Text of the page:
After successful clinical trials, long-acting cabotegravir has been found to be almost 100 percent effective in preventing HIV.
United States about a year ago HIV managed to prevent new injectable drug was approved. Long-acting drug to prevent HIV after successful clinical trial cabotegravir Found almost 100 percent effective. It was approved in the US on 20 December 2021 for use as HIV pre-exposure prophylaxis (PrEP). The approval means that eligible people can now receive the drug every eight weeks to prevent HIV infection that can be acquired through sexual contact.
However, this drug, which helps prevent HIV and overcome many problems in people suffering from severe infection, is still not available in Canada. Talking about HIV in Canada during the last few decades, there has not been much change in new cases of HIV infection. Alam is that about 13 percent of the people suffering from HIV in Canada are not able to be identified. This shows that there is a need for a better strategy for HIV prevention here.
Long-acting injectable PrEP is newer, while oral PrEP, a pill that is taken daily or during sexual activity, was re-approved in the US in 2012. Canada only approved oral PrEP in 2016. And in terms of providing injectable PrEP, we are once again lagging behind America.
The use of oral PrEP reduces the risk
Continuous use of oral PrEP already reduces the risk of HIV by almost 100 percent, but recent clinical trials suggest that injectable PrEP is more effective. The biggest advantage of injectable PrEP is that it is easier to remember to inject every two months than to take pills daily or before and after sexual activity. Switching from oral pills to injectable shots means that anyone can easily follow up, which affects the overall effectiveness of PrEP for HIV prevention.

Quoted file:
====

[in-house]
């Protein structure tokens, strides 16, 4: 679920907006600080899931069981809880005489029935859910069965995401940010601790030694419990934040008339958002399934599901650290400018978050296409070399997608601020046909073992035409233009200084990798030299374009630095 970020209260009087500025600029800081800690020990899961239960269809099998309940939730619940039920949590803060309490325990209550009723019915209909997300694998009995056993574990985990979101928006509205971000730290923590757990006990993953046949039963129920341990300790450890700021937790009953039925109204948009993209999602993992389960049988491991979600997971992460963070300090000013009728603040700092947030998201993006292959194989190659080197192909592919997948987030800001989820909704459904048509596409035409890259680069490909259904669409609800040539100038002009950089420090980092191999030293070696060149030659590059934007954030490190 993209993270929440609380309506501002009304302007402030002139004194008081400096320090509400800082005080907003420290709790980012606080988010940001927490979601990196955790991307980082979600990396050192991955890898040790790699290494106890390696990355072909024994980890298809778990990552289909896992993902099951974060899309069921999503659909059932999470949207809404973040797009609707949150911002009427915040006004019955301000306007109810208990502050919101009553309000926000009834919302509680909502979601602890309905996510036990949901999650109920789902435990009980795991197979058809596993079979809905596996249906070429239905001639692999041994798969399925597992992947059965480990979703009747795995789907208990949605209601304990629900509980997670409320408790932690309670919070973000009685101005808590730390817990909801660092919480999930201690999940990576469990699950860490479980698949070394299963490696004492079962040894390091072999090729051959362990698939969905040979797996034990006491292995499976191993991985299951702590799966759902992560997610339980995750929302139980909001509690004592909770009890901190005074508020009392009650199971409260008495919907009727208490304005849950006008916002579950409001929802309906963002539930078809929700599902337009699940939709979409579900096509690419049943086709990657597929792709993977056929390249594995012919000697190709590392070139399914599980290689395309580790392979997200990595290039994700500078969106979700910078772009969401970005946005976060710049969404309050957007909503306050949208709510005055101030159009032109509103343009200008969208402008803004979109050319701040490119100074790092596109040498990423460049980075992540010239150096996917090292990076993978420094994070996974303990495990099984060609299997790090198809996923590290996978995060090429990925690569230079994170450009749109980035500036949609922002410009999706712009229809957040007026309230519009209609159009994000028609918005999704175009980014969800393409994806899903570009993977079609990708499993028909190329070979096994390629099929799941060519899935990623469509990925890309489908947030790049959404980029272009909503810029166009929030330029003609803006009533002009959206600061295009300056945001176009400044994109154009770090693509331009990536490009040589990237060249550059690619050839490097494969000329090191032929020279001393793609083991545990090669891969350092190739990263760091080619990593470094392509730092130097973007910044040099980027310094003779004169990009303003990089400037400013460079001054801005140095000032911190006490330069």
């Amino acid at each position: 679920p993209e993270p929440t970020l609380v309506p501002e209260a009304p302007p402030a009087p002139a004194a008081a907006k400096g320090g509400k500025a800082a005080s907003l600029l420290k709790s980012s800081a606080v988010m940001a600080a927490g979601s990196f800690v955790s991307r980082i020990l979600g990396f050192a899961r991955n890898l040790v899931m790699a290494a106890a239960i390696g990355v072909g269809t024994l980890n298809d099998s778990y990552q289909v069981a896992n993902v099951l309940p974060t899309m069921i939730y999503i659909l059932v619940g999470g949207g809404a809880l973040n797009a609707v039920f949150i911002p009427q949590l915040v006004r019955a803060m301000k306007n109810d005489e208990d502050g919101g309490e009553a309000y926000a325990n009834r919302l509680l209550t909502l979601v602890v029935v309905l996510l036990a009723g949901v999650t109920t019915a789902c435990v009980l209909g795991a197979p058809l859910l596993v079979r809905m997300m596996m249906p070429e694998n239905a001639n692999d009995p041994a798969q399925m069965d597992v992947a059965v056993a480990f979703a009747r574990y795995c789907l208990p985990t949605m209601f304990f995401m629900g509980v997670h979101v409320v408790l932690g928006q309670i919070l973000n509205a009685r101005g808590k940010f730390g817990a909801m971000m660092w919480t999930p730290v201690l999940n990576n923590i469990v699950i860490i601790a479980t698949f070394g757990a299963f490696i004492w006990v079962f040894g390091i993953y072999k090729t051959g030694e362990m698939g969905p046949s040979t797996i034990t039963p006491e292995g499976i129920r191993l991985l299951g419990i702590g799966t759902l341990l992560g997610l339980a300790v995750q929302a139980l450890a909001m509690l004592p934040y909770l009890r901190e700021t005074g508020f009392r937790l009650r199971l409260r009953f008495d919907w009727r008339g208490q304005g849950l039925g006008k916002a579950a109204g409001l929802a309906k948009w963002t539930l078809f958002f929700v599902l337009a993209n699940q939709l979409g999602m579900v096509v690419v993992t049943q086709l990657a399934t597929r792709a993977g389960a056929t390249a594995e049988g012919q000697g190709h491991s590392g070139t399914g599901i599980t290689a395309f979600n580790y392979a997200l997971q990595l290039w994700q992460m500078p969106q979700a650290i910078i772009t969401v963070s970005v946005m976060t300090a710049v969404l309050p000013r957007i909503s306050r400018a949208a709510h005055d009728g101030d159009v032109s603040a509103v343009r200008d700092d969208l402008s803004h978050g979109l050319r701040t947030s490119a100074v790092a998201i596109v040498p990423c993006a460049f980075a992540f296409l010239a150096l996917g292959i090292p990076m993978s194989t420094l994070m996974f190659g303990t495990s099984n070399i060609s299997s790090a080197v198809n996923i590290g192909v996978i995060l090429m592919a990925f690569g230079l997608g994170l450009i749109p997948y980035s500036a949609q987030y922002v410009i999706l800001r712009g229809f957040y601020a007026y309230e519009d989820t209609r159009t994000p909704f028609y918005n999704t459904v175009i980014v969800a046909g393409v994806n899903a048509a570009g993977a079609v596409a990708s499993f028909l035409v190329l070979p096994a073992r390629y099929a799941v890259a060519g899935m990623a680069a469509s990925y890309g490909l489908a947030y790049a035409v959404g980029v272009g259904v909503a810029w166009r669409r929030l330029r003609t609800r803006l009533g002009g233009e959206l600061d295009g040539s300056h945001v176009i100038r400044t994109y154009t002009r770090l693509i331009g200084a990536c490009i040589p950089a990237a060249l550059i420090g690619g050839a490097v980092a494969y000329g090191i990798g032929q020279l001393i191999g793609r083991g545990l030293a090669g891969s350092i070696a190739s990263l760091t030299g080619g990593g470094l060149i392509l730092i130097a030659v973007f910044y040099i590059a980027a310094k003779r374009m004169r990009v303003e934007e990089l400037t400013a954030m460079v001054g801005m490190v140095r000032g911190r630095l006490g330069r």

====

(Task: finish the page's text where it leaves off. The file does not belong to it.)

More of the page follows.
Both injectable and oral PrEP are safe and very effective, and both have very few side effects. In the case of injectable PrEP, there are mild reactions such as swelling, redness, and pain at the injection site.
Let us tell you that there are many other options for the new HIV PrEP, whose clinical trials are still under study. These include long-acting oral, injectable, implantable, and infusion options, which are given at different time intervals and all of which can fit the different schedules and preferences of those seeking HIV prevention.
have to deal with these problems
We can prepare for these new developments by learning from our past experiences with the approval and implementation of older HIV prevention strategies, such as oral PrEP, in the midst of prevention preparedness. Some people and communities still face barriers to PrEP. Such as its access to health-care providers who know about it and due to these problems, health-related inequalities can persist.
Our research project is now The Future of PrEP, which focuses specifically on community preparedness for long-acting PrEP injections, as this has the potential to help overcome PrEP’s past difficulties. Oral PrEP access in Canada can still be difficult and expensive for many people. Also, keeping track of one pill daily can be challenging.
Communities of two-spirit, gay, bisexual, homosexual and other men who have sex with men (2SGBQM) are still disproportionately affected by HIV, and HIV rates in Canada are not declining. Current PrEP programs have less access to 2SGBQM. These include especially those indigenous, black, victims of apartheid and rural people who are transgender and non-binary.
In our research, we speak to members of under-reached 2SGBQM communities, as well as the healthcare providers who provide the service. Under this, let us know their preferences regarding future long-lasting injectable PrEP options. Let’s assess the feasibility of different models for delivering injectable PrEP. Also, prepare a national study on injectable PrEP, which provides information about the needs and preferences of people who are already facing difficulties in using oral PrEP.
In a recent public webinar, we asked questions about our position regarding PrEP. In fact, we plan to make long lasting injectable options available in Canada in the near future. We want to make sure that long-acting PrEP is available as soon as this new treatment is approved and, like oral PrEP, is accessible to those who would most benefit from it. Raising awareness and support for the new HIV prevention strategy will make it easier to achieve the goal.
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